MiKe Vandenbergn, student body president,
... 30 minutes passed before the
movies during the week, he said.
Plummer also said that, few well-known speakers
probably could be contracted without the extra funds.
"You cannot get a nationally renowned figure to
come to speak at the University of North Carolina for
peanuts," Plummer said. Some speakers can charge as
much as 10 percent of the Union's $140,000 program
ming budget, he said. The Union receives one-third of
student fees under the Student Constitution.
CGC Speaker Pro Tern James Exum (District 15)
said he was disappointed that some council members
were voting on whether thev supported an increase, in
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legality of ticket scalping
student tickets, students can sell them legally for up to
Some University officials, however, question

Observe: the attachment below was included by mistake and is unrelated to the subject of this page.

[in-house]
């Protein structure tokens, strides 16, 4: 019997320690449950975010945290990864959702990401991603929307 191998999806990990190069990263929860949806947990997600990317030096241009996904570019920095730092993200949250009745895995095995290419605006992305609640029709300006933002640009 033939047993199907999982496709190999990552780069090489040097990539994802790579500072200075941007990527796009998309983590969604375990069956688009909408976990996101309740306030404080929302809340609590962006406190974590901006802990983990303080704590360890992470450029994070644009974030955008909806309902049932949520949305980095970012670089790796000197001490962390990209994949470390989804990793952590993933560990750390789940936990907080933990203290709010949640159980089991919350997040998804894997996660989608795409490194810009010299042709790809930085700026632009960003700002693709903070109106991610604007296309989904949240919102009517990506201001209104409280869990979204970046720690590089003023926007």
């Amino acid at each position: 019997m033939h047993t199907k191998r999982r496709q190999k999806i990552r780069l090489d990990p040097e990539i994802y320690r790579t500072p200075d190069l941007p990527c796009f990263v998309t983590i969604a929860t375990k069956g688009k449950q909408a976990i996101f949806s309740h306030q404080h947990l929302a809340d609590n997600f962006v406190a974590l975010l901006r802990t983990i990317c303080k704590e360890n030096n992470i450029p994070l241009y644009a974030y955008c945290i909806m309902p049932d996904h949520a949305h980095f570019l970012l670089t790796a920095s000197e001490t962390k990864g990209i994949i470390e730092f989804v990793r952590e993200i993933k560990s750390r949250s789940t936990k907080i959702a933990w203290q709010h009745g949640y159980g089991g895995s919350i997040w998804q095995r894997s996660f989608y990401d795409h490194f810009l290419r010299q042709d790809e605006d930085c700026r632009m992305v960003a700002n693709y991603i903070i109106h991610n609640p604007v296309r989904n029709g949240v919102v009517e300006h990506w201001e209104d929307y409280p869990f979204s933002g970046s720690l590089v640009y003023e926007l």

whether any sale of a student ticket should be allowed.
Perry Morrison, president of the Carolina Athletic
Association which lobbies ticket issues on behalf of
students, said he thought that logically, selling student
tickets should not be allowed because those tickets are
paid for with student funds.. .
: ? Morrison explained that each student is charged an, ,
athletic fee of $25 per semester. This generates a fund
of more than a million dollars, much of which is used
toward the purchase of student tickets, he said.
When student tickets are scalped it means that some
students who wanted tickets to a game but could not
get them sit home while student seats, paid for with
student funds, are occupied by non-students.
Assistant Athletic Director John C. Lotz said he
4 .f'W'a'.w :":".::::::
open-minded, Banks said.
"We liked her idea to cover Pre-Orientation,
which is a BSM function," Banks continued.
"We also like her idea of covering more campus
organizations." The BSM Central Committee
was also impressed with DeRochi's plan to im
prove relationships between the Black ink and
the DTH, Banks said.
The BSM endorsed Miles over Mark Dalton